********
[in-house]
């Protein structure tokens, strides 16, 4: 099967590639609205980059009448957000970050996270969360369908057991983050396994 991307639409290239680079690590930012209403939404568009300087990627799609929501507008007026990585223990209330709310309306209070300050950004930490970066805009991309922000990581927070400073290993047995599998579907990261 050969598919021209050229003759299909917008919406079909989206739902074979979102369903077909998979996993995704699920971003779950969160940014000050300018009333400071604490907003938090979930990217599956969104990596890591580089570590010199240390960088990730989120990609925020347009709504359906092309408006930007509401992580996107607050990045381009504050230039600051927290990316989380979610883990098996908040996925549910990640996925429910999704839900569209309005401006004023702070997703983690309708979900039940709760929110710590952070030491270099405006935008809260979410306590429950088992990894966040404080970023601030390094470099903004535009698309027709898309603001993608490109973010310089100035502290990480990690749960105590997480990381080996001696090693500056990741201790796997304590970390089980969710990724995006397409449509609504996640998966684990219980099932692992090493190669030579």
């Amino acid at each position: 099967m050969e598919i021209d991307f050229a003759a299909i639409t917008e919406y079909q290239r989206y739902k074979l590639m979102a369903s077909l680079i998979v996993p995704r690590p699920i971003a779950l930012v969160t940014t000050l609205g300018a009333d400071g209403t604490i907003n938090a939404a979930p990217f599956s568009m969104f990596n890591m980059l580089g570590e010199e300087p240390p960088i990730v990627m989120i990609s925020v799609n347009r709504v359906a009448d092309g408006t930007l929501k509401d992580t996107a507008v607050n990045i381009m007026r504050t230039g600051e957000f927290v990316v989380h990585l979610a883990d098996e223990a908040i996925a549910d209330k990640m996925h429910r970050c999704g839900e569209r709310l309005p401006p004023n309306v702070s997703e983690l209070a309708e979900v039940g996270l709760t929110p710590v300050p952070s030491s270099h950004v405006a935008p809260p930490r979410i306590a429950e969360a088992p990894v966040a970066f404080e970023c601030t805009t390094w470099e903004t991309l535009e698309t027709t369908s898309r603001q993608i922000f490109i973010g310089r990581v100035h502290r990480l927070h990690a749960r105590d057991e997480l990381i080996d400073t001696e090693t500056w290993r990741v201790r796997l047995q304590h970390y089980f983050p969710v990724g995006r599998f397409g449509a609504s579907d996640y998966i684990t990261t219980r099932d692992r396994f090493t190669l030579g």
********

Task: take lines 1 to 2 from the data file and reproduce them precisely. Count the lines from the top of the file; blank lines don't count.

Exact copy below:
[in-house]
């Protein structure tokens, strides 16, 4: 099967590639609205980059009448957000970050996270969360369908057991983050396994 991307639409290239680079690590930012209403939404568009300087990627799609929501507008007026990585223990209330709310309306209070300050950004930490970066805009991309922000990581927070400073290993047995599998579907990261 050969598919021209050229003759299909917008919406079909989206739902074979979102369903077909998979996993995704699920971003779950969160940014000050300018009333400071604490907003938090979930990217599956969104990596890591580089570590010199240390960088990730989120990609925020347009709504359906092309408006930007509401992580996107607050990045381009504050230039600051927290990316989380979610883990098996908040996925549910990640996925429910999704839900569209309005401006004023702070997703983690309708979900039940709760929110710590952070030491270099405006935008809260979410306590429950088992990894966040404080970023601030390094470099903004535009698309027709898309603001993608490109973010310089100035502290990480990690749960105590997480990381080996001696090693500056990741201790796997304590970390089980969710990724995006397409449509609504996640998966684990219980099932692992090493190669030579």